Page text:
After floating his desire to come out of retirement, Favre waited for Thompson and McCarthy to embrace him as the reinstalled starter, just as he so often has demanded to be indulged over the latter part of his career. This time, they didn't respond positively – partly because they didn't believe he wanted to come back and play, partly because they already had committed to Rodgers and didn't want to destroy their relationship with a talented quarterback they had spent years grooming, and partly because they were tired of being in a subservient position.

Favre got more and more resentful, lashing out publicly and privately demanding to be released. The team held firm, insisting that it would only trade him to a team outside its division. To force the issue – and thanks largely to the intervention of commissioner Roger Goodell – Favre secured his reinstatement, flew to Green Bay and, in a shameless bit of showmanship, showed up at Lambeau Field with his wife Deanna to watch the team's "Family Night" scrimmage from a luxury box.

In that glorified 11-on-11 drill, with some of the 56,000-plus fans booing him, Rodgers completed just 7 of 20 passes. Afterward, he fielded questions from reporters and learned – from them – that the Packers supposedly had declared an open competition between him and Favre for the starting job.

Gulp.

"It was news to me," Rodgers admitted Tuesday. "All of a sudden people are talking about 'open competition,' and I'm wondering what happened."

For the next day and a half, Rodgers, like the rest of us, wondered what it all meant when Packers CEO Mark Murphy said the team would welcome Favre back "and turn this situation to our advantage."

On Monday night, as Favre was staging meetings with his superiors that dragged on so long that McCarthy had to cancel a quarterbacks meeting, it certainly didn't seem that things were working to Rodgers' advantage.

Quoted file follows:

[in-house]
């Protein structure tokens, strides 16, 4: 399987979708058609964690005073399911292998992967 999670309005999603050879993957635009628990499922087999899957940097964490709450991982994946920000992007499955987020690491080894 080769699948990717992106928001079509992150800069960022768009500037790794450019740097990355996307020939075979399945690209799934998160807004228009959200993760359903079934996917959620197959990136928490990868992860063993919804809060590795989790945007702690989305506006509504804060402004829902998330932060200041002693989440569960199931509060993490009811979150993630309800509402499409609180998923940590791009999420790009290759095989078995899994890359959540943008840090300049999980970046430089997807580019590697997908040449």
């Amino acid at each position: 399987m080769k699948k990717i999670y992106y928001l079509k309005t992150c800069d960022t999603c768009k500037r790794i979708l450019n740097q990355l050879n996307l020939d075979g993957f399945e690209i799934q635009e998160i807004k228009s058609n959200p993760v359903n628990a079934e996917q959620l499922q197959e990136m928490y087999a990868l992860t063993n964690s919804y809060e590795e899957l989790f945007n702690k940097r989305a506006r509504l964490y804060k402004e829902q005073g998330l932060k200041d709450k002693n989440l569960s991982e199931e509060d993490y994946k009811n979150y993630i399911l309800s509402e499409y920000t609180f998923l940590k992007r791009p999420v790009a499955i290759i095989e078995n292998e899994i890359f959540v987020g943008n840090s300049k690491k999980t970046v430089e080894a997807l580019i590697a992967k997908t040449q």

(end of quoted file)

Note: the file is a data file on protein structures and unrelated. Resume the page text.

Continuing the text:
Nonetheless, publicly and privately, Rodgers did what Favre can't seem to do these days: He kept his cool.

"If I was going to get mad, or throw something against the wall, what difference would it have made?" Rodgers asked rhetorically. "All I can do is control the attitude I bring into every day, stay positive and think about leading this football team to the best of my ability."

Favre, meanwhile, couldn't overcome the negativity that apparently has been swirling inside his mind for quite some time. In that lengthy vent session last month to Greta Van Susteren of Fox News, Favre complained that he couldn't trust Thompson because, among other things, the GM had ignored his pleadings to acquire Randy Moss and hired McCarthy over Steve Mariucci, the one-time Packers assistant and former 49ers and Lions coach with whom the quarterback is extremely close.

Think about that: Favre was affronted because the Pack's general manager wouldn't follow his quarterback's decree about whom to hire as head coach.

The Packers hired former White House press secretary Ari Fleischer as a PR consultant, but in truth, Favre is the one more in need of such image management.

Consider that Favre, in another interview, said he only wanted to play for another NFC North team – in order to play the Packers twice a season. Now that's loyalty.